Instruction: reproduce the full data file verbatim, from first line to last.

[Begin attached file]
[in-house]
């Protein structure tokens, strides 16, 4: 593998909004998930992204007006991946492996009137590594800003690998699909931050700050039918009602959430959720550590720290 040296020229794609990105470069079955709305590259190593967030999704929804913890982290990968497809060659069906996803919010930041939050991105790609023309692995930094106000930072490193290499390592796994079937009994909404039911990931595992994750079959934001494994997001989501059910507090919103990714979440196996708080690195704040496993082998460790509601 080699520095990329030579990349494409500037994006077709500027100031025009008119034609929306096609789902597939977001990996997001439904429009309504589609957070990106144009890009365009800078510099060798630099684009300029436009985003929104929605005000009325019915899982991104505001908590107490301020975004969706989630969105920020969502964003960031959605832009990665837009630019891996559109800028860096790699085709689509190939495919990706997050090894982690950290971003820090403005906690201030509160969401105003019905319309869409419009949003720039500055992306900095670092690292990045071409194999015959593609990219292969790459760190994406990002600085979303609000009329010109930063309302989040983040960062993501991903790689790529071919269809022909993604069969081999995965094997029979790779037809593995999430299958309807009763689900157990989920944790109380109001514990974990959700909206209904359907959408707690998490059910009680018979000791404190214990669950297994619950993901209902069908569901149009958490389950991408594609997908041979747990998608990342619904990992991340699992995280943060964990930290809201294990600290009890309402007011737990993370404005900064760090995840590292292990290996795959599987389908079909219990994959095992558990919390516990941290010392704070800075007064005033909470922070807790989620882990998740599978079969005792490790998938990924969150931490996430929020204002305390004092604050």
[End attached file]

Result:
[in-house]
């Protein structure tokens, strides 16, 4: 593998909004998930992204007006991946492996009137590594800003690998699909931050700050039918009602959430959720550590720290 040296020229794609990105470069079955709305590259190593967030999704929804913890982290990968497809060659069906996803919010930041939050991105790609023309692995930094106000930072490193290499390592796994079937009994909404039911990931595992994750079959934001494994997001989501059910507090919103990714979440196996708080690195704040496993082998460790509601 080699520095990329030579990349494409500037994006077709500027100031025009008119034609929306096609789902597939977001990996997001439904429009309504589609957070990106144009890009365009800078510099060798630099684009300029436009985003929104929605005000009325019915899982991104505001908590107490301020975004969706989630969105920020969502964003960031959605832009990665837009630019891996559109800028860096790699085709689509190939495919990706997050090894982690950290971003820090403005906690201030509160969401105003019905319309869409419009949003720039500055992306900095670092690292990045071409194999015959593609990219292969790459760190994406990002600085979303609000009329010109930063309302989040983040960062993501991903790689790529071919269809022909993604069969081999995965094997029979790779037809593995999430299958309807009763689900157990989920944790109380109001514990974990959700909206209904359907959408707690998490059910009680018979000791404190214990669950297994619950993901209902069908569901149009958490389950991408594609997908041979747990998608990342619904990992991340699992995280943060964990930290809201294990600290009890309402007011737990993370404005900064760090995840590292292990290996795959599987389908079909219990994959095992558990919390516990941290010392704070800075007064005033909470922070807790989620882990998740599978079969005792490790998938990924969150931490996430929020204002305390004092604050």